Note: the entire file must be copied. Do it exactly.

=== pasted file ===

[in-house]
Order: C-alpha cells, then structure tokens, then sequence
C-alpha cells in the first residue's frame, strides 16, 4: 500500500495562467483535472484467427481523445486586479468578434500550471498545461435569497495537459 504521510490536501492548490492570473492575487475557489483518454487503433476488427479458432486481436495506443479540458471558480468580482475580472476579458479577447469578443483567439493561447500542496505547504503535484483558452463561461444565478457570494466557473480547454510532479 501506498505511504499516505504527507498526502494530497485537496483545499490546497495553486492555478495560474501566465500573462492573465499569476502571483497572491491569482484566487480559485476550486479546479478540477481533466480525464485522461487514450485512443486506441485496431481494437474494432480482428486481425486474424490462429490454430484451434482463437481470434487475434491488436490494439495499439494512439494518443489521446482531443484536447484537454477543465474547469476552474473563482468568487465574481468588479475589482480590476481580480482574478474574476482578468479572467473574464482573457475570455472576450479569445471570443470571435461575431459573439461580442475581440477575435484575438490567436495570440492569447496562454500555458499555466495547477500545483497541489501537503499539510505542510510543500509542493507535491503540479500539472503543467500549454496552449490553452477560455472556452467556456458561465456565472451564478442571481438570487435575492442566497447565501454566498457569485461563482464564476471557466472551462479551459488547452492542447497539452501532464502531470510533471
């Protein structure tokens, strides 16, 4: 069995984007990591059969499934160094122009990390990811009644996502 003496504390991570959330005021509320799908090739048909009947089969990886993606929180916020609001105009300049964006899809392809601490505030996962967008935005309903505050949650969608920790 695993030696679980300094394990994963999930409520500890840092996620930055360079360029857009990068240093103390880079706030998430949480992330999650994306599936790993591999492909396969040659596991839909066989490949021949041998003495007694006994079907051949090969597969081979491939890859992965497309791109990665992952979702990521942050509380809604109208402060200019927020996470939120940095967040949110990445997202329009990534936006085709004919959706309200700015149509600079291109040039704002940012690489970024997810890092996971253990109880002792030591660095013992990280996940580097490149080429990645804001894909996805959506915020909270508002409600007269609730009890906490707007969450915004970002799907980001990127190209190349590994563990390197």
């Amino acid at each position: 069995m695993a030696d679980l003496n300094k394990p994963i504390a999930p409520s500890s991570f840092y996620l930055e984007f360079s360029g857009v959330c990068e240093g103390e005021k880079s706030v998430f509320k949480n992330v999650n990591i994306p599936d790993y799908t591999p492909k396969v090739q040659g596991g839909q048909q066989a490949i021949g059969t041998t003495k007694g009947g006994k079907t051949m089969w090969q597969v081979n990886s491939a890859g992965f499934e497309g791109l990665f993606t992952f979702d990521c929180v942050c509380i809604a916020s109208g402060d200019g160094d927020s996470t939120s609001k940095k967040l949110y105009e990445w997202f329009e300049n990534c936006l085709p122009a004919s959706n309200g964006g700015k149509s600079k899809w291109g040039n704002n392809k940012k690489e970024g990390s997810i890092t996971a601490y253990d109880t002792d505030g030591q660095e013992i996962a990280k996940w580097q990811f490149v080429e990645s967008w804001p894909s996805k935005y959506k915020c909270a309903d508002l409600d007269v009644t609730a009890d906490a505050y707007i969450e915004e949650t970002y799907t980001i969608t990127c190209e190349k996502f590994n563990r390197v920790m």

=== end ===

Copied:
[in-house]
Order: C-alpha cells, then structure tokens, then sequence
C-alpha cells in the first residue's frame, strides 16, 4: 500500500495562467483535472484467427481523445486586479468578434500550471498545461435569497495537459 504521510490536501492548490492570473492575487475557489483518454487503433476488427479458432486481436495506443479540458471558480468580482475580472476579458479577447469578443483567439493561447500542496505547504503535484483558452463561461444565478457570494466557473480547454510532479 501506498505511504499516505504527507498526502494530497485537496483545499490546497495553486492555478495560474501566465500573462492573465499569476502571483497572491491569482484566487480559485476550486479546479478540477481533466480525464485522461487514450485512443486506441485496431481494437474494432480482428486481425486474424490462429490454430484451434482463437481470434487475434491488436490494439495499439494512439494518443489521446482531443484536447484537454477543465474547469476552474473563482468568487465574481468588479475589482480590476481580480482574478474574476482578468479572467473574464482573457475570455472576450479569445471570443470571435461575431459573439461580442475581440477575435484575438490567436495570440492569447496562454500555458499555466495547477500545483497541489501537503499539510505542510510543500509542493507535491503540479500539472503543467500549454496552449490553452477560455472556452467556456458561465456565472451564478442571481438570487435575492442566497447565501454566498457569485461563482464564476471557466472551462479551459488547452492542447497539452501532464502531470510533471
């Protein structure tokens, strides 16, 4: 069995984007990591059969499934160094122009990390990811009644996502 003496504390991570959330005021509320799908090739048909009947089969990886993606929180916020609001105009300049964006899809392809601490505030996962967008935005309903505050949650969608920790 695993030696679980300094394990994963999930409520500890840092996620930055360079360029857009990068240093103390880079706030998430949480992330999650994306599936790993591999492909396969040659596991839909066989490949021949041998003495007694006994079907051949090969597969081979491939890859992965497309791109990665992952979702990521942050509380809604109208402060200019927020996470939120940095967040949110990445997202329009990534936006085709004919959706309200700015149509600079291109040039704002940012690489970024997810890092996971253990109880002792030591660095013992990280996940580097490149080429990645804001894909996805959506915020909270508002409600007269609730009890906490707007969450915004970002799907980001990127190209190349590994563990390197």
């Amino acid at each position: 069995m695993a030696d679980l003496n300094k394990p994963i504390a999930p409520s500890s991570f840092y996620l930055e984007f360079s360029g857009v959330c990068e240093g103390e005021k880079s706030v998430f509320k949480n992330v999650n990591i994306p599936d790993y799908t591999p492909k396969v090739q040659g596991g839909q048909q066989a490949i021949g059969t041998t003495k007694g009947g006994k079907t051949m089969w090969q597969v081979n990886s491939a890859g992965f499934e497309g791109l990665f993606t992952f979702d990521c929180v942050c509380i809604a916020s109208g402060d200019g160094d927020s996470t939120s609001k940095k967040l949110y105009e990445w997202f329009e300049n990534c936006l085709p122009a004919s959706n309200g964006g700015k149509s600079k899809w291109g040039n704002n392809k940012k690489e970024g990390s997810i890092t996971a601490y253990d109880t002792d505030g030591q660095e013992i996962a990280k996940w580097q990811f490149v080429e990645s967008w804001p894909s996805k935005y959506k915020c909270a309903d508002l409600d007269v009644t609730a009890d906490a505050y707007i969450e915004e949650t970002y799907t980001i969608t990127c190209e190349k996502f590994n563990r390197v920790m």